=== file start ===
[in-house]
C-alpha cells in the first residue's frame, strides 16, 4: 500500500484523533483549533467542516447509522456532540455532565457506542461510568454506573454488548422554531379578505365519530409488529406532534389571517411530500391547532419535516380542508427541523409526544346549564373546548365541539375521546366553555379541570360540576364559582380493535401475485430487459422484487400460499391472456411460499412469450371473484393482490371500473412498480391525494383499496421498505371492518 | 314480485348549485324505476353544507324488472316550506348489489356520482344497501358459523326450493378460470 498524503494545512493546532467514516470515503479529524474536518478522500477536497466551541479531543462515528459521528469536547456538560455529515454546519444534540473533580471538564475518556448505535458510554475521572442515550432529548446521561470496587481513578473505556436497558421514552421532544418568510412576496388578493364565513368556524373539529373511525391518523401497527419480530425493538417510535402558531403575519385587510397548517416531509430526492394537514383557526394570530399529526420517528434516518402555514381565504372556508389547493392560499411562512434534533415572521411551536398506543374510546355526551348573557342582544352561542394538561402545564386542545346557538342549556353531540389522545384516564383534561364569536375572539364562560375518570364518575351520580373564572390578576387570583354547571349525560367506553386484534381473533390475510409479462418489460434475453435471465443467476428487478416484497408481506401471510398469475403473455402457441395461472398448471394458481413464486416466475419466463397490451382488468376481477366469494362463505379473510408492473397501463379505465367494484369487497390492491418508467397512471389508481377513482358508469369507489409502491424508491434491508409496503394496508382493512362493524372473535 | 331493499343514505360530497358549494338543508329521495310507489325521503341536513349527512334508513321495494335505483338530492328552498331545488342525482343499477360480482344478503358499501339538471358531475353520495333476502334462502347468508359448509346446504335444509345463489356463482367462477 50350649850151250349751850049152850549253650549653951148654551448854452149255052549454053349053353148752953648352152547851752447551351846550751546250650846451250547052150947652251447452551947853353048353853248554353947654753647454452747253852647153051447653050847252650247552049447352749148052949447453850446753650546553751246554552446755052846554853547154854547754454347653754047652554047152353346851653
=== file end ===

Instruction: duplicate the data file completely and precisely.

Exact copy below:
[in-house]
C-alpha cells in the first residue's frame, strides 16, 4: 500500500484523533483549533467542516447509522456532540455532565457506542461510568454506573454488548422554531379578505365519530409488529406532534389571517411530500391547532419535516380542508427541523409526544346549564373546548365541539375521546366553555379541570360540576364559582380493535401475485430487459422484487400460499391472456411460499412469450371473484393482490371500473412498480391525494383499496421498505371492518 | 314480485348549485324505476353544507324488472316550506348489489356520482344497501358459523326450493378460470 498524503494545512493546532467514516470515503479529524474536518478522500477536497466551541479531543462515528459521528469536547456538560455529515454546519444534540473533580471538564475518556448505535458510554475521572442515550432529548446521561470496587481513578473505556436497558421514552421532544418568510412576496388578493364565513368556524373539529373511525391518523401497527419480530425493538417510535402558531403575519385587510397548517416531509430526492394537514383557526394570530399529526420517528434516518402555514381565504372556508389547493392560499411562512434534533415572521411551536398506543374510546355526551348573557342582544352561542394538561402545564386542545346557538342549556353531540389522545384516564383534561364569536375572539364562560375518570364518575351520580373564572390578576387570583354547571349525560367506553386484534381473533390475510409479462418489460434475453435471465443467476428487478416484497408481506401471510398469475403473455402457441395461472398448471394458481413464486416466475419466463397490451382488468376481477366469494362463505379473510408492473397501463379505465367494484369487497390492491418508467397512471389508481377513482358508469369507489409502491424508491434491508409496503394496508382493512362493524372473535 | 331493499343514505360530497358549494338543508329521495310507489325521503341536513349527512334508513321495494335505483338530492328552498331545488342525482343499477360480482344478503358499501339538471358531475353520495333476502334462502347468508359448509346446504335444509345463489356463482367462477 50350649850151250349751850049152850549253650549653951148654551448854452149255052549454053349053353148752953648352152547851752447551351846550751546250650846451250547052150947652251447452551947853353048353853248554353947654753647454452747253852647153051447653050847252650247552049447352749148052949447453850446753650546553751246554552446755052846554853547154854547754454347653754047652554047152353346851653